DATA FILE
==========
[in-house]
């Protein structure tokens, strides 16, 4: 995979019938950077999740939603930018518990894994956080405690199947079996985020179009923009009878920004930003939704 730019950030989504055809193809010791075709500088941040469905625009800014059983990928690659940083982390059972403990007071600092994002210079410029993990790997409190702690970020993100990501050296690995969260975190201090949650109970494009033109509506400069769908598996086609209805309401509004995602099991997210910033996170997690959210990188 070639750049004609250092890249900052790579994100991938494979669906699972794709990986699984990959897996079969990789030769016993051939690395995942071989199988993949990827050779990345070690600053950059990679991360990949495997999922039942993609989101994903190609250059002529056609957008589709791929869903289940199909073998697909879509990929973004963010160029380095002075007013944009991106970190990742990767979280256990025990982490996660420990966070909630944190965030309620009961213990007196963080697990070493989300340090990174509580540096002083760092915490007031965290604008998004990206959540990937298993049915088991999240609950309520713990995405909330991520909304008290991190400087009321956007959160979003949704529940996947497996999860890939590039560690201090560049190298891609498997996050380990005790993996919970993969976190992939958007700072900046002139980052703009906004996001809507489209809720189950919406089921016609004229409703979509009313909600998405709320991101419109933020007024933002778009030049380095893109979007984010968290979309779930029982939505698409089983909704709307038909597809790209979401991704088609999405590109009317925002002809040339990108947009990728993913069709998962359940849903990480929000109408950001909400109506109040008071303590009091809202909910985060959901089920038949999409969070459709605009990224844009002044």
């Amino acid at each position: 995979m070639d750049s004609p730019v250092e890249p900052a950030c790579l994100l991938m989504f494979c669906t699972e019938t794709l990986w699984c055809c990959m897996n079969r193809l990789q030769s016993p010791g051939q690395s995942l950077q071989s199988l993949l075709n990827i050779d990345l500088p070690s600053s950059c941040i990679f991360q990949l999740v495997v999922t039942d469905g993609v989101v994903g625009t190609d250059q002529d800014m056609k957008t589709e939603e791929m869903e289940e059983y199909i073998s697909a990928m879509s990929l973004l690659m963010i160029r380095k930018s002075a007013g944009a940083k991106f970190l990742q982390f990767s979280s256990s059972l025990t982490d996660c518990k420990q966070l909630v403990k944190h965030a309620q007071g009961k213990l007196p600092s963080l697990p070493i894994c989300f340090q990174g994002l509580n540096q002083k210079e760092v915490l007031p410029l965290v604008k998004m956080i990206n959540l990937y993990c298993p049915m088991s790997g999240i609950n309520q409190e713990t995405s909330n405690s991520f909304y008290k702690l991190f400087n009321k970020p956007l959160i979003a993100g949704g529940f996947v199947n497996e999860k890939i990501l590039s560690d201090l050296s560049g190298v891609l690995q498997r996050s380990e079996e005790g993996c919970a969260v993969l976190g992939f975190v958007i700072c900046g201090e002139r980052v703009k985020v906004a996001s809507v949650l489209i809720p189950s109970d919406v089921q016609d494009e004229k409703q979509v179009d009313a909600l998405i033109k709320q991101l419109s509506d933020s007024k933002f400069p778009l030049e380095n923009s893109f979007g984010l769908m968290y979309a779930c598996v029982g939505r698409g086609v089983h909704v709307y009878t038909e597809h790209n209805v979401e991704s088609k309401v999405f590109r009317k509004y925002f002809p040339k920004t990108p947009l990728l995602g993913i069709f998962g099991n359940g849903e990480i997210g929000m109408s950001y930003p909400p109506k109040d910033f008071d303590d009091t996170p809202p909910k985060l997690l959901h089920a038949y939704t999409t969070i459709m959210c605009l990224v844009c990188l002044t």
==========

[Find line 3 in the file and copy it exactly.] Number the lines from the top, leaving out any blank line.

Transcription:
């Amino acid at each position: 995979m070639d750049s004609p730019v250092e890249p900052a950030c790579l994100l991938m989504f494979c669906t699972e019938t794709l990986w699984c055809c990959m897996n079969r193809l990789q030769s016993p010791g051939q690395s995942l950077q071989s199988l993949l075709n990827i050779d990345l500088p070690s600053s950059c941040i990679f991360q990949l999740v495997v999922t039942d469905g993609v989101v994903g625009t190609d250059q002529d800014m056609k957008t589709e939603e791929m869903e289940e059983y199909i073998s697909a990928m879509s990929l973004l690659m963010i160029r380095k930018s002075a007013g944009a940083k991106f970190l990742q982390f990767s979280s256990s059972l025990t982490d996660c518990k420990q966070l909630v403990k944190h965030a309620q007071g009961k213990l007196p600092s963080l697990p070493i894994c989300f340090q990174g994002l509580n540096q002083k210079e760092v915490l007031p410029l965290v604008k998004m956080i990206n959540l990937y993990c298993p049915m088991s790997g999240i609950n309520q409190e713990t995405s909330n405690s991520f909304y008290k702690l991190f400087n009321k970020p956007l959160i979003a993100g949704g529940f996947v199947n497996e999860k890939i990501l590039s560690d201090l050296s560049g190298v891609l690995q498997r996050s380990e079996e005790g993996c919970a969260v993969l976190g992939f975190v958007i700072c900046g201090e002139r980052v703009k985020v906004a996001s809507v949650l489209i809720p189950s109970d919406v089921q016609d494009e004229k409703q979509v179009d009313a909600l998405i033109k709320q991101l419109s509506d933020s007024k933002f400069p778009l030049e380095n923009s893109f979007g984010l769908m968290y979309a779930c598996v029982g939505r698409g086609v089983h909704v709307y009878t038909e597809h790209n209805v979401e991704s088609k309401v999405f590109r009317k509004y925002f002809p040339k920004t990108p947009l990728l995602g993913i069709f998962g099991n359940g849903e990480i997210g929000m109408s950001y930003p909400p109506k109040d910033f008071d303590d009091t996170p809202p909910k985060l997690l959901h089920a038949y939704t999409t969070i459709m959210c605009l990224v844009c990188l002044t």